Women may be at risk of having mental health breakdowns if they have abortions, a UK newspaper reported Sunday.
According to The Sunday Times, the Royal College of Psychiatrists says women should not be allowed to have an abortion until they are counselled on the possible risk to their mental health.
The college's recent statement reverses the scales of decades of belief.
Before, it was widely believed that the mental health risks of continuing with an unwanted pregnancy were far greater than living with the possible regrets of having an abortion. More than 90 percent of the 200,000 abortions in Britain every year are believed to be carried out because doctors thought continuing with the pregnancy would cause greater mental strain on the woman.
But with the release of this new information, UK Parliament is now grappling with this apparent reversal.
In addition to reducing the time limit for abortions, some lawmakers also want women to have a "cooling off" period. That period would allow the women to be made aware of the possible consequences of the abortion, including the impact on her mental health, before she could go ahead with the procedure.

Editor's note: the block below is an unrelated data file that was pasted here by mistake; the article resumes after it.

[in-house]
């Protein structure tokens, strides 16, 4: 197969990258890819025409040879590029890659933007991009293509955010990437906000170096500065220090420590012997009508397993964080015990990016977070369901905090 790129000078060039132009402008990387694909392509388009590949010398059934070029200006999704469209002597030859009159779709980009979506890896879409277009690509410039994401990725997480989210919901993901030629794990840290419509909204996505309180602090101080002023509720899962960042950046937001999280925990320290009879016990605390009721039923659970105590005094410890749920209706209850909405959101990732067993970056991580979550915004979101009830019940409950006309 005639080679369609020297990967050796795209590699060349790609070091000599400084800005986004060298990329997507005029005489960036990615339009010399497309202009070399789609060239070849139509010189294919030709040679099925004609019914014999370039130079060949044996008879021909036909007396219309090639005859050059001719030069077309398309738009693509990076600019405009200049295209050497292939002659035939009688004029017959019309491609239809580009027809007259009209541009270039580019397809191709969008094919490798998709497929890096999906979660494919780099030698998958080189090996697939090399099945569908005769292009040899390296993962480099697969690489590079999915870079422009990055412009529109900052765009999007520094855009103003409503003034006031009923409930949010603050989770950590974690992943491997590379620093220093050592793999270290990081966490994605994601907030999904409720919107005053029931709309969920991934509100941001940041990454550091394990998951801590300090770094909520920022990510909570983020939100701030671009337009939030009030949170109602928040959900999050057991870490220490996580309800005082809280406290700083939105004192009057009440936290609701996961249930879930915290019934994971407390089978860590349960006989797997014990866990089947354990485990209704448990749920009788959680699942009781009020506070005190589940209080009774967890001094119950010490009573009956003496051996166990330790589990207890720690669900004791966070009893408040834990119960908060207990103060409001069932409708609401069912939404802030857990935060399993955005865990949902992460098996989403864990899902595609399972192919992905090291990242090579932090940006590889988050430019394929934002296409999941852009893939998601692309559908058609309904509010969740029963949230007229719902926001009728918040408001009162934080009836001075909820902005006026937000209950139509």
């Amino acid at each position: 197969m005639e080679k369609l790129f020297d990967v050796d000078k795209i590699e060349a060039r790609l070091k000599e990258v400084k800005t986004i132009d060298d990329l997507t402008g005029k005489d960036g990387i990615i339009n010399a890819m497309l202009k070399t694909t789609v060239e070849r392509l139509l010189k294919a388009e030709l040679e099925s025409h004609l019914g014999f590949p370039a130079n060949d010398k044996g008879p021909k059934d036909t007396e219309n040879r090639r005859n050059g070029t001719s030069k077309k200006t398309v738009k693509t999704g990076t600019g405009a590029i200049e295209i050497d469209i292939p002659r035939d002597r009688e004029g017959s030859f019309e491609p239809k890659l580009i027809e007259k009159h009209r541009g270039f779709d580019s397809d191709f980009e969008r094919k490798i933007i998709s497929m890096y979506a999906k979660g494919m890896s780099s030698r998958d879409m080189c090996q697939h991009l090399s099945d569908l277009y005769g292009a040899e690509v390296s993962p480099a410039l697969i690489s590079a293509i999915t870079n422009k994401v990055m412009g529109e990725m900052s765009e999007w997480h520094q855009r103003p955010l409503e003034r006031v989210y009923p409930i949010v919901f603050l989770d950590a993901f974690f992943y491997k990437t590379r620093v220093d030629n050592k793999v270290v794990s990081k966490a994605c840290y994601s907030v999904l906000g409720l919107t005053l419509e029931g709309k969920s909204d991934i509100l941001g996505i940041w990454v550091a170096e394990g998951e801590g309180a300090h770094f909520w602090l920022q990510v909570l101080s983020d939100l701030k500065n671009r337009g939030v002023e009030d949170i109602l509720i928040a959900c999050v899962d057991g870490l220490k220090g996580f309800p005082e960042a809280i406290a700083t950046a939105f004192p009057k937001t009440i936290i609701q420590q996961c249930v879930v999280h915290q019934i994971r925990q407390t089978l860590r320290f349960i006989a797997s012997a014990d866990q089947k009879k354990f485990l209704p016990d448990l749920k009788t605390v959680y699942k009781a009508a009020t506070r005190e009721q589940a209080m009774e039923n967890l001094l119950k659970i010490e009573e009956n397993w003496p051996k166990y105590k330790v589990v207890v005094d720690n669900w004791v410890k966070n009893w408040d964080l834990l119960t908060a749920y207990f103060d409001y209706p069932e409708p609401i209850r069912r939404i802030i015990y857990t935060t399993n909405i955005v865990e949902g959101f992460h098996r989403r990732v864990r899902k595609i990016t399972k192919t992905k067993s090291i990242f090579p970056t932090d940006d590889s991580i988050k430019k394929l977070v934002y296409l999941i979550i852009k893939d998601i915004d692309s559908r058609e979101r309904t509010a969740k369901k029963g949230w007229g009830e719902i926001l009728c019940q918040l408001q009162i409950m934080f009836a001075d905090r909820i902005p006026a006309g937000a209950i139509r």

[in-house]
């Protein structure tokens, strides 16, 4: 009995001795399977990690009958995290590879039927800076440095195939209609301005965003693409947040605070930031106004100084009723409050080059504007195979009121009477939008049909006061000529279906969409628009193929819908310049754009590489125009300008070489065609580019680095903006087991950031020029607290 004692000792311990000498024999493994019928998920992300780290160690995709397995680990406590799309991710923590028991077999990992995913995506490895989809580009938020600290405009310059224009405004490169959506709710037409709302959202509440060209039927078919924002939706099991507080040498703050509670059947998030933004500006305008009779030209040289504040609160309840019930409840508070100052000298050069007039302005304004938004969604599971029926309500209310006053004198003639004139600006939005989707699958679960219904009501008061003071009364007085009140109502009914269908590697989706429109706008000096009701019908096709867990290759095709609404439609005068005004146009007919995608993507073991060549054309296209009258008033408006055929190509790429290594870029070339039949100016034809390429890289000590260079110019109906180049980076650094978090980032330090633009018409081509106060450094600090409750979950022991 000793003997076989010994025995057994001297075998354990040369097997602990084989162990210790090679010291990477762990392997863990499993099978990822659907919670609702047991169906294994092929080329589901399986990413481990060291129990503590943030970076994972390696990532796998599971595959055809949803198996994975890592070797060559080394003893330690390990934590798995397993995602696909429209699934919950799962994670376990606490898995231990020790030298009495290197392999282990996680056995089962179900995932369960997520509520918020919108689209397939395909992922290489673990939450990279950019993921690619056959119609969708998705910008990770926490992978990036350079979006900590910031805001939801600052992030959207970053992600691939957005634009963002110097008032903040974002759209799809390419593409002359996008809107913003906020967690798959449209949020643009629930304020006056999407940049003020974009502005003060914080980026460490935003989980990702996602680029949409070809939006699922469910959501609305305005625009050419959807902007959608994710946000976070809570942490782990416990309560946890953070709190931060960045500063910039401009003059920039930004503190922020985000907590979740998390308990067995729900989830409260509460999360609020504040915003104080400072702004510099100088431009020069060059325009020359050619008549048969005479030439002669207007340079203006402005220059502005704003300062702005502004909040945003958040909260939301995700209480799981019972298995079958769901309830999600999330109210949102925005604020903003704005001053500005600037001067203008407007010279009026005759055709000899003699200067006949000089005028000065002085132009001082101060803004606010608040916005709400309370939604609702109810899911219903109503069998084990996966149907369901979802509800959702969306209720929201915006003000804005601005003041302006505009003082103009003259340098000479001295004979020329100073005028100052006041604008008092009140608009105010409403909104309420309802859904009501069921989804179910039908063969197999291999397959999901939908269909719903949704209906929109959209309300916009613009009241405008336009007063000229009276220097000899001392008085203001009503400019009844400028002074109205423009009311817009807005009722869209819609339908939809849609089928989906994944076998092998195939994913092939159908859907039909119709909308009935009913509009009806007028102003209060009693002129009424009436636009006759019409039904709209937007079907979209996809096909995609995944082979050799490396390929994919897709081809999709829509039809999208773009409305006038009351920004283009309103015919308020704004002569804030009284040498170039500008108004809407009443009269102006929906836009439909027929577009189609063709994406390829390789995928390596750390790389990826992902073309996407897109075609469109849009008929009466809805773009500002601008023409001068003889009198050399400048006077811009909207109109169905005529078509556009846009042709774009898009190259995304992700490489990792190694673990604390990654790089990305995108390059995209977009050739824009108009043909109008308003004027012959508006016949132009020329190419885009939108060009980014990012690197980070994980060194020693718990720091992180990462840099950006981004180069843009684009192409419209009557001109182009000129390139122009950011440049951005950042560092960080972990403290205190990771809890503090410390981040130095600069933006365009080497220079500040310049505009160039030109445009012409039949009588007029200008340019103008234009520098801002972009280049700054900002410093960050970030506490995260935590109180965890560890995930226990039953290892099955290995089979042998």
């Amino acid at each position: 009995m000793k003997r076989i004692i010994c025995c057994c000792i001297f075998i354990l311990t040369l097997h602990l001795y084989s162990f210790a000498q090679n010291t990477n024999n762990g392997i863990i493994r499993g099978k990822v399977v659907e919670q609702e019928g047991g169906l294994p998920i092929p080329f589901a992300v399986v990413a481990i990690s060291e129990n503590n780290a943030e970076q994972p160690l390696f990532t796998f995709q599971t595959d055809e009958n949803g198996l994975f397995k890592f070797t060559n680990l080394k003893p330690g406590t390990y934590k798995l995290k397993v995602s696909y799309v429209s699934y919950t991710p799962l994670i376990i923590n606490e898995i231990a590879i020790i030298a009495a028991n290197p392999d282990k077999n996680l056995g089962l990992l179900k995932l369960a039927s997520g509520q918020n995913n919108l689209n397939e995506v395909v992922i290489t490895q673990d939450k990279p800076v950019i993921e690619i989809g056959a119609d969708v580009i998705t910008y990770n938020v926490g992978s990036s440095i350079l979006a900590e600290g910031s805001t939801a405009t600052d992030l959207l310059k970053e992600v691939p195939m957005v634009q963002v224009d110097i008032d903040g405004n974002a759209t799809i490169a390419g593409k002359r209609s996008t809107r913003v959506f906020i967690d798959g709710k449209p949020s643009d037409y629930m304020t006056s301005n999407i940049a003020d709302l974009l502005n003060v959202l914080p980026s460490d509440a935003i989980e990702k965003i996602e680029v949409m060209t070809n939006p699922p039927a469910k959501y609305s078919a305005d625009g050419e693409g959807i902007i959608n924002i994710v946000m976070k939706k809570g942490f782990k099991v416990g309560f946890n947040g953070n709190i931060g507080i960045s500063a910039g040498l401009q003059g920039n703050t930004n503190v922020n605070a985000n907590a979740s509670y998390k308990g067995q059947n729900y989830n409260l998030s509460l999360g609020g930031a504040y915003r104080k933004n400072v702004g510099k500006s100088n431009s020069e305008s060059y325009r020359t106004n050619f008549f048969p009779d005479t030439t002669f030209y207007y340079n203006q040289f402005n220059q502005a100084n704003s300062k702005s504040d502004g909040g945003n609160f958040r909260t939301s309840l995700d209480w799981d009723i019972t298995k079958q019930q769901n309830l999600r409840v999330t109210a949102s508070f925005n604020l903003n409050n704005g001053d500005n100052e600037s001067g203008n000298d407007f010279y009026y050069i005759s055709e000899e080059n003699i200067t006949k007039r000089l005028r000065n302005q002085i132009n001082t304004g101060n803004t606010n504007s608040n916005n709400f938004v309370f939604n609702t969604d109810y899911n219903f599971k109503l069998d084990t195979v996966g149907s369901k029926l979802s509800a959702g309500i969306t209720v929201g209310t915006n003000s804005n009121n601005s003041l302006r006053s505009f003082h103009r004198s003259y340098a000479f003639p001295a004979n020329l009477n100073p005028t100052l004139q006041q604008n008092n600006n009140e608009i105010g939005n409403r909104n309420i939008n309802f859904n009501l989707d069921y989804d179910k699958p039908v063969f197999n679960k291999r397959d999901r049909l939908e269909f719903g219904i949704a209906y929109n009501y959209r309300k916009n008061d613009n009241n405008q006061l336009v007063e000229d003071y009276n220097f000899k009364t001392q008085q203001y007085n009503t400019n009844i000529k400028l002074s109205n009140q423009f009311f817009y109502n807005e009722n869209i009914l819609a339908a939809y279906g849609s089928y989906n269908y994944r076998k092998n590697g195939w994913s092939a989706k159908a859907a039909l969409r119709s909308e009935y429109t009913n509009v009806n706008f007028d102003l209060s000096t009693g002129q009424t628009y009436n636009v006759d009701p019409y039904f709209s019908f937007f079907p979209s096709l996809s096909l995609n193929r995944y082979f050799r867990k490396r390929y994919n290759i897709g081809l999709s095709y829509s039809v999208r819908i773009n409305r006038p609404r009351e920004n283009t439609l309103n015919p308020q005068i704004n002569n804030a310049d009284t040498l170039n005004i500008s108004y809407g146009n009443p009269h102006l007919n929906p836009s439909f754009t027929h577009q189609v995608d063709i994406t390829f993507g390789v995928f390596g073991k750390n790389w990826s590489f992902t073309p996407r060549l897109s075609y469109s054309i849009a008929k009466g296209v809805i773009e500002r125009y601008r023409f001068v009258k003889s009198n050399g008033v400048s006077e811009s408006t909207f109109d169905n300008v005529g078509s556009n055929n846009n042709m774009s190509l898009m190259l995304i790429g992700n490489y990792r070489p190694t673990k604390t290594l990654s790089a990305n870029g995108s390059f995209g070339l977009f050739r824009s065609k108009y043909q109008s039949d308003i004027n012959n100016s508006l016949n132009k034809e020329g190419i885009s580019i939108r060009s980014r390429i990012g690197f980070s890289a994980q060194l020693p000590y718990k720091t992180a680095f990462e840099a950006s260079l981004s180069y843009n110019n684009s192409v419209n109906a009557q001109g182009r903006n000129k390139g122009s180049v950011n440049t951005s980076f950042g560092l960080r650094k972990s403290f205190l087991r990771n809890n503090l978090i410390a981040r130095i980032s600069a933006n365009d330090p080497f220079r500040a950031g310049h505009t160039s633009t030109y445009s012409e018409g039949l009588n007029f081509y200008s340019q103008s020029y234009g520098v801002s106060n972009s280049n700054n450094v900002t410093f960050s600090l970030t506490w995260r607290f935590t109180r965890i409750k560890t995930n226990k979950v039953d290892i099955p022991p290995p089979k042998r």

The controversy in the UK intensified earlier this year after a women hanged herself because she was overcome with grief after aborting her twins.
The woman left a note that said, "Living is hell for me. I should never have had an abortion. I see now I would have been a good mum. I want to be with my babies; they need me, no one else does," she wrote according to The Sunday Times.
The Royal College of Psychiatrists recommends updating abortion information leaflets to include details of the risks of depression, saying, "consent cannot be informed without the provision of adequate and appropriate information."
The college's revised stance was welcomed by conservative member Nadine Dorries.
"For doctors to process a woman's request for an abortion without providing the support, information and help women need at this time of crisis I regard almost as a form of abuse," she said.
Dr. Peter Saunders, general secretary of the Christian Medical Fellowship, also welcomes the reversal.
"How can a doctor now justify an abortion (on mental health grounds) if psychiatrists are questioning whether there is any clear evidence that continuing with the pregnancy leads to mental health problems," he said.
Source: The Sunday Times